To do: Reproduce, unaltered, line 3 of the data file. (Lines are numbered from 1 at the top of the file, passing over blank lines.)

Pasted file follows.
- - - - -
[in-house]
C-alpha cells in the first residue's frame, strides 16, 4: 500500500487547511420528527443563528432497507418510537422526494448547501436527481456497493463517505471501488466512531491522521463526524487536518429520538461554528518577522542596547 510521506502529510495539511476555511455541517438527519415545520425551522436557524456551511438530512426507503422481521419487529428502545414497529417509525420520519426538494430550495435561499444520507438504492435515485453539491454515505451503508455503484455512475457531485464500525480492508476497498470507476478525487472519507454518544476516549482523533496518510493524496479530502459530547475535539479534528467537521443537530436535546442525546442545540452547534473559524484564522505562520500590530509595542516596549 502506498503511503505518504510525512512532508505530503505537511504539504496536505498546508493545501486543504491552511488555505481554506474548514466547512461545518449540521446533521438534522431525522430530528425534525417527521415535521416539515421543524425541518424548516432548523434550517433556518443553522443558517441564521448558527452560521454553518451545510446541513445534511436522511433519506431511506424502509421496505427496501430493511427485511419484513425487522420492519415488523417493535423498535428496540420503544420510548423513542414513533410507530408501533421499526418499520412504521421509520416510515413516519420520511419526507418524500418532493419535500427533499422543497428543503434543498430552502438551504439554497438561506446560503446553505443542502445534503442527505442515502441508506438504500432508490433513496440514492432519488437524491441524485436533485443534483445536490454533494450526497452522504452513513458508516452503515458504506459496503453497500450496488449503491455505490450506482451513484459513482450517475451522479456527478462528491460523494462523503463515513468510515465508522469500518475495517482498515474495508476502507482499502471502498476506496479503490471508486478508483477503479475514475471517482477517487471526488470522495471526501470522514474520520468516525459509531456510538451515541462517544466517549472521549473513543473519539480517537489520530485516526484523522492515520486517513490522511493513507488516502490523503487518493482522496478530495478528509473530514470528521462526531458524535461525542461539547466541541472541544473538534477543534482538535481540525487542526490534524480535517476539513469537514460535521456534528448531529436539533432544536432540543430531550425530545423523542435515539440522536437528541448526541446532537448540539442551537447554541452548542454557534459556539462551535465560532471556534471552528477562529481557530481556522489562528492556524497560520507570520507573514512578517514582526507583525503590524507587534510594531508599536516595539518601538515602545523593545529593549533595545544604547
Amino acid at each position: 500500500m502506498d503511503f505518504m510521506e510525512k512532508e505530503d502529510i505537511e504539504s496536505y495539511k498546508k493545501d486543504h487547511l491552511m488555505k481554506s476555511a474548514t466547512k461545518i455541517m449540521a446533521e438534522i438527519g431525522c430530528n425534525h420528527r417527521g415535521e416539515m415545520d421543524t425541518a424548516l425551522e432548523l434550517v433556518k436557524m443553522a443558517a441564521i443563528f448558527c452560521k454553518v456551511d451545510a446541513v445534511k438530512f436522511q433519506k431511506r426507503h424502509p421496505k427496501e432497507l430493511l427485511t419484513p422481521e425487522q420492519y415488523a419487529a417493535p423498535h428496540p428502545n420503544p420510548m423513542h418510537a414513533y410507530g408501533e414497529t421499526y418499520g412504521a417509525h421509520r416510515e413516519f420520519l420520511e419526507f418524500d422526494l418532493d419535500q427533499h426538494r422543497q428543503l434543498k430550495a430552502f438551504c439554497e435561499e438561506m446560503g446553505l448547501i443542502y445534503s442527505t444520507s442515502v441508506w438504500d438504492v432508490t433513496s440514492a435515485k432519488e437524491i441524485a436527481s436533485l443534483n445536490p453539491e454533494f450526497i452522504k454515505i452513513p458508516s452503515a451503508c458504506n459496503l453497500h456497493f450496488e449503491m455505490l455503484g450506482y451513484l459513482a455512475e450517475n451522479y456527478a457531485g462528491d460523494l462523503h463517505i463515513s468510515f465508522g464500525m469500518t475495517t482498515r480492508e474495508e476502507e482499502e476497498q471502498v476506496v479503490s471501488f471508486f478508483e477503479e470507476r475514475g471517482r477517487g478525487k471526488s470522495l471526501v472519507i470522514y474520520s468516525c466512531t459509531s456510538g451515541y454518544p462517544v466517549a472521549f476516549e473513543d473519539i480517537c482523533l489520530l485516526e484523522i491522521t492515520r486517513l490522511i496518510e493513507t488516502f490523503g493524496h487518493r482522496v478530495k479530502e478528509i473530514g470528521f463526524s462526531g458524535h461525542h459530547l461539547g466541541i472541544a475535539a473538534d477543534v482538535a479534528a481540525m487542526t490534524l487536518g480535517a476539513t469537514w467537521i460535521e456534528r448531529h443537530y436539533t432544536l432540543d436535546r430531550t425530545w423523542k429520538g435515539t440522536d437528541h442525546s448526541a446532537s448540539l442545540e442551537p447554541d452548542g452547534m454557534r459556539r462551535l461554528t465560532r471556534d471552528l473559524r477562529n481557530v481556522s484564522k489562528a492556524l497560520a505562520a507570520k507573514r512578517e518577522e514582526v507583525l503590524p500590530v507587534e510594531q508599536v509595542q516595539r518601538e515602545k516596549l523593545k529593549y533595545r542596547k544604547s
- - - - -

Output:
Amino acid at each position: 500500500m502506498d503511503f505518504m510521506e510525512k512532508e505530503d502529510i505537511e504539504s496536505y495539511k498546508k493545501d486543504h487547511l491552511m488555505k481554506s476555511a474548514t466547512k461545518i455541517m449540521a446533521e438534522i438527519g431525522c430530528n425534525h420528527r417527521g415535521e416539515m415545520d421543524t425541518a424548516l425551522e432548523l434550517v433556518k436557524m443553522a443558517a441564521i443563528f448558527c452560521k454553518v456551511d451545510a446541513v445534511k438530512f436522511q433519506k431511506r426507503h424502509p421496505k427496501e432497507l430493511l427485511t419484513p422481521e425487522q420492519y415488523a419487529a417493535p423498535h428496540p428502545n420503544p420510548m423513542h418510537a414513533y410507530g408501533e414497529t421499526y418499520g412504521a417509525h421509520r416510515e413516519f420520519l420520511e419526507f418524500d422526494l418532493d419535500q427533499h426538494r422543497q428543503l434543498k430550495a430552502f438551504c439554497e435561499e438561506m446560503g446553505l448547501i443542502y445534503s442527505t444520507s442515502v441508506w438504500d438504492v432508490t433513496s440514492a435515485k432519488e437524491i441524485a436527481s436533485l443534483n445536490p453539491e454533494f450526497i452522504k454515505i452513513p458508516s452503515a451503508c458504506n459496503l453497500h456497493f450496488e449503491m455505490l455503484g450506482y451513484l459513482a455512475e450517475n451522479y456527478a457531485g462528491d460523494l462523503h463517505i463515513s468510515f465508522g464500525m469500518t475495517t482498515r480492508e474495508e476502507e482499502e476497498q471502498v476506496v479503490s471501488f471508486f478508483e477503479e470507476r475514475g471517482r477517487g478525487k471526488s470522495l471526501v472519507i470522514y474520520s468516525c466512531t459509531s456510538g451515541y454518544p462517544v466517549a472521549f476516549e473513543d473519539i480517537c482523533l489520530l485516526e484523522i491522521t492515520r486517513l490522511i496518510e493513507t488516502f490523503g493524496h487518493r482522496v478530495k479530502e478528509i473530514g470528521f463526524s462526531g458524535h461525542h459530547l461539547g466541541i472541544a475535539a473538534d477543534v482538535a479534528a481540525m487542526t490534524l487536518g480535517a476539513t469537514w467537521i460535521e456534528r448531529h443537530y436539533t432544536l432540543d436535546r430531550t425530545w423523542k429520538g435515539t440522536d437528541h442525546s448526541a446532537s448540539l442545540e442551537p447554541d452548542g452547534m454557534r459556539r462551535l461554528t465560532r471556534d471552528l473559524r477562529n481557530v481556522s484564522k489562528a492556524l497560520a505562520a507570520k507573514r512578517e518577522e514582526v507583525l503590524p500590530v507587534e510594531q508599536v509595542q516595539r518601538e515602545k516596549l523593545k529593549y533595545r542596547k544604547s